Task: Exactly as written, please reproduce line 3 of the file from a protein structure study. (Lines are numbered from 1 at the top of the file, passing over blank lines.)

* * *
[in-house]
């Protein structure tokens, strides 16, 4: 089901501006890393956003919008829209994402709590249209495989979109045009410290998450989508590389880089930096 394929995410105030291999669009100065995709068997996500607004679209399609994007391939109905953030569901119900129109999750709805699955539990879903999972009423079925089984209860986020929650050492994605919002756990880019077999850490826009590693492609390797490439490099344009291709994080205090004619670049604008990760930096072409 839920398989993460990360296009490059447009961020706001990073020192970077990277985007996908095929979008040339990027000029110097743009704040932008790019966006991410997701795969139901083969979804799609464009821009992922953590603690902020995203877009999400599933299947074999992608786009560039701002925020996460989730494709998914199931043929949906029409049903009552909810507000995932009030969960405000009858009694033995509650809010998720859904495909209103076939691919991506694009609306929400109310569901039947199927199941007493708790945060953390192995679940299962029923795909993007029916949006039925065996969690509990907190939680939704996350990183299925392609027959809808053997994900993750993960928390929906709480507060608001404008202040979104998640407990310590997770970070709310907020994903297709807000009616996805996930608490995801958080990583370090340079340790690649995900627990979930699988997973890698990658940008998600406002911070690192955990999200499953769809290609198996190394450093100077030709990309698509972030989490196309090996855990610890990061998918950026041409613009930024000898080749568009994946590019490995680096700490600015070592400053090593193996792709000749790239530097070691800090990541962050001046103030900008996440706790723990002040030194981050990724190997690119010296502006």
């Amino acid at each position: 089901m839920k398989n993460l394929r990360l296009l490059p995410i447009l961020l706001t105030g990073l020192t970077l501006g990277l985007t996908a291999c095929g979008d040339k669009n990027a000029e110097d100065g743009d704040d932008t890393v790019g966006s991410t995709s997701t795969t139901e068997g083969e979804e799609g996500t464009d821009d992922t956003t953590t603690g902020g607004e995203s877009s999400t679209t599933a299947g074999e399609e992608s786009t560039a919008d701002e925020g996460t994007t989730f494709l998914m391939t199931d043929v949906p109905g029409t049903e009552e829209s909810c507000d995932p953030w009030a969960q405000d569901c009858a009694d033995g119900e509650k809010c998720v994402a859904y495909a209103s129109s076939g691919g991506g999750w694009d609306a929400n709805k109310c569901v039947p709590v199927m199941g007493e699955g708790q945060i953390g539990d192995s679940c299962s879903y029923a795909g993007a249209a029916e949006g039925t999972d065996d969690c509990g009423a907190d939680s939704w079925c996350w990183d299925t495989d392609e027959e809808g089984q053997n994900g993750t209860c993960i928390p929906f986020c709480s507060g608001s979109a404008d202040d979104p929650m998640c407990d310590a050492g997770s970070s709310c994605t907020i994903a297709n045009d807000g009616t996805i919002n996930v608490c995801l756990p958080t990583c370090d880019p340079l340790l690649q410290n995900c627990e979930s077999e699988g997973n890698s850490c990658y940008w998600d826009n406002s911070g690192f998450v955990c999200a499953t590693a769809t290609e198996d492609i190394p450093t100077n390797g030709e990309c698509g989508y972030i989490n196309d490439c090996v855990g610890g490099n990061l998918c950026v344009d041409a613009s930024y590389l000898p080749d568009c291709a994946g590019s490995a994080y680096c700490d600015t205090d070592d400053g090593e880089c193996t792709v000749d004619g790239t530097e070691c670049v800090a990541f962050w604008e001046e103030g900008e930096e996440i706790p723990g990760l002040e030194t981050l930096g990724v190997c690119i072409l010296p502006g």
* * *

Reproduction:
């Amino acid at each position: 089901m839920k398989n993460l394929r990360l296009l490059p995410i447009l961020l706001t105030g990073l020192t970077l501006g990277l985007t996908a291999c095929g979008d040339k669009n990027a000029e110097d100065g743009d704040d932008t890393v790019g966006s991410t995709s997701t795969t139901e068997g083969e979804e799609g996500t464009d821009d992922t956003t953590t603690g902020g607004e995203s877009s999400t679209t599933a299947g074999e399609e992608s786009t560039a919008d701002e925020g996460t994007t989730f494709l998914m391939t199931d043929v949906p109905g029409t049903e009552e829209s909810c507000d995932p953030w009030a969960q405000d569901c009858a009694d033995g119900e509650k809010c998720v994402a859904y495909a209103s129109s076939g691919g991506g999750w694009d609306a929400n709805k109310c569901v039947p709590v199927m199941g007493e699955g708790q945060i953390g539990d192995s679940c299962s879903y029923a795909g993007a249209a029916e949006g039925t999972d065996d969690c509990g009423a907190d939680s939704w079925c996350w990183d299925t495989d392609e027959e809808g089984q053997n994900g993750t209860c993960i928390p929906f986020c709480s507060g608001s979109a404008d202040d979104p929650m998640c407990d310590a050492g997770s970070s709310c994605t907020i994903a297709n045009d807000g009616t996805i919002n996930v608490c995801l756990p958080t990583c370090d880019p340079l340790l690649q410290n995900c627990e979930s077999e699988g997973n890698s850490c990658y940008w998600d826009n406002s911070g690192f998450v955990c999200a499953t590693a769809t290609e198996d492609i190394p450093t100077n390797g030709e990309c698509g989508y972030i989490n196309d490439c090996v855990g610890g490099n990061l998918c950026v344009d041409a613009s930024y590389l000898p080749d568009c291709a994946g590019s490995a994080y680096c700490d600015t205090d070592d400053g090593e880089c193996t792709v000749d004619g790239t530097e070691c670049v800090a990541f962050w604008e001046e103030g900008e930096e996440i706790p723990g990760l002040e030194t981050l930096g990724v190997c690119i072409l010296p502006g």